Translate text to:
In JoVE (1)
Other Publications (5)
Articles by Michael Petrascheck in JoVE
Measuring Caenorhabditis elegans Life Span in 96 Well Microtiter Plates
Gregory M. Solis1,2, Michael Petrascheck1,2
1Department of Chemical Physiology, The Scripps Research Institute, 2Department of Molecular and Experimental Medicine, The Scripps Research Institute
Other articles by Michael Petrascheck on PubMed
Plant Physiology. Aug, 2004 | Pubmed ID: 15299139
Plant lateral organs exhibit proximal-distal and adaxial-abaxial polarity. In Arabidopsis, abaxial cell fate is regulated in part by putative transcription factors of the YABBY family, such as FILAMENTOUS FLOWER (FIL) and INNER NO OUTER (INO), by a mechanism that currently is not fully understood. NOZZLE (NZZ) encodes a plant-specific nuclear protein. Genetic evidence has shown that NZZ is involved in the positive feedback regulation of INO, thereby acting both as a temporal and spatial repressor of INO transcription. This mechanism allows the ovule primordium to complete its proximal-distal organization, prior to the onset of adaxial-abaxial development in the chalaza. During our study, we isolated FIL in a yeast two-hybrid screen using NZZ as bait. In vitro pull-down experiments confirmed the NZZ-FIL interaction. NZZ also bound INO and YABBY3, suggesting that NZZ generally interacts with YABBY proteins in vitro. The polar-charged region of NZZ was necessary and sufficient to bind to the zinc finger of INO and to interact with its C terminus carrying the high mobility group-like domain. We suggest that NZZ coordinates proximal-distal patterning and adaxial-abaxial polarity establishment in the developing ovule by directly binding to INO.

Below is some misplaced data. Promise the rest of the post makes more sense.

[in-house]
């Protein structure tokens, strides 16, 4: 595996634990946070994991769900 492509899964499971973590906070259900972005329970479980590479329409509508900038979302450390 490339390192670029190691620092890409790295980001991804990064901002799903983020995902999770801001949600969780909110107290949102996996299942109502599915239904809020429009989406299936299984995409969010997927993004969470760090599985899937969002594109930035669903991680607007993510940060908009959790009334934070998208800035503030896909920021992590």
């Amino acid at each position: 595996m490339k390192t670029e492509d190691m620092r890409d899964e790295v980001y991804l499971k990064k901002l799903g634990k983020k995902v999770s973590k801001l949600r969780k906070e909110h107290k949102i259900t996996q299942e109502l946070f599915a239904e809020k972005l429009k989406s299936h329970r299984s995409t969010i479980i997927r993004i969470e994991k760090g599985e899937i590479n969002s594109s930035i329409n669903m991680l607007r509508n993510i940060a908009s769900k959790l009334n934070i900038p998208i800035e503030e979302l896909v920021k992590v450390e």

Quenching Accumulation of Toxic Galactose-1-phosphate As a System to Select Disruption of Protein-protein Interactions in Vivo
BioTechniques. Nov, 2004 | Pubmed ID: 15560141
The reverse two-hybrid system has been developed to readily identify molecules or mutations that can disrupt protein-protein interactions in vivo. This system is generally based on the interaction-dependent activation of a reporter gene, whose product inhibits the growth of the engineered yeast cell. Thus, disruption of the interaction between the hybrid proteins can be positively selected because, by reducing the expression of the negative marker gene, it allows cell growth. Although several counter-selectable marker genes are currently available, their application in the reverse two-hybrid system is generally confronted with technical and practical problems such as low selectivity and relatively complex experimental procedures. Thus, the characterization of more reliable and simple counter-selection assays for the reverse two-hybrid system continues to be of interest. We have developed a novel counter-selection assay based on the toxicity of intracellular galactose-1-phosphate, which accumulates upon expression of a galactokinase-encoding GAL1 reporter gene in the absence of transferase activity. Decreased GAL1 gene expression upon dissociation of interacting proteins causes reduction of intracellular galactose-1-phosphate concentrations, thus allowing cell growth under selective conditions.
Nucleic Acids Research. 2005 | Pubmed ID: 16002789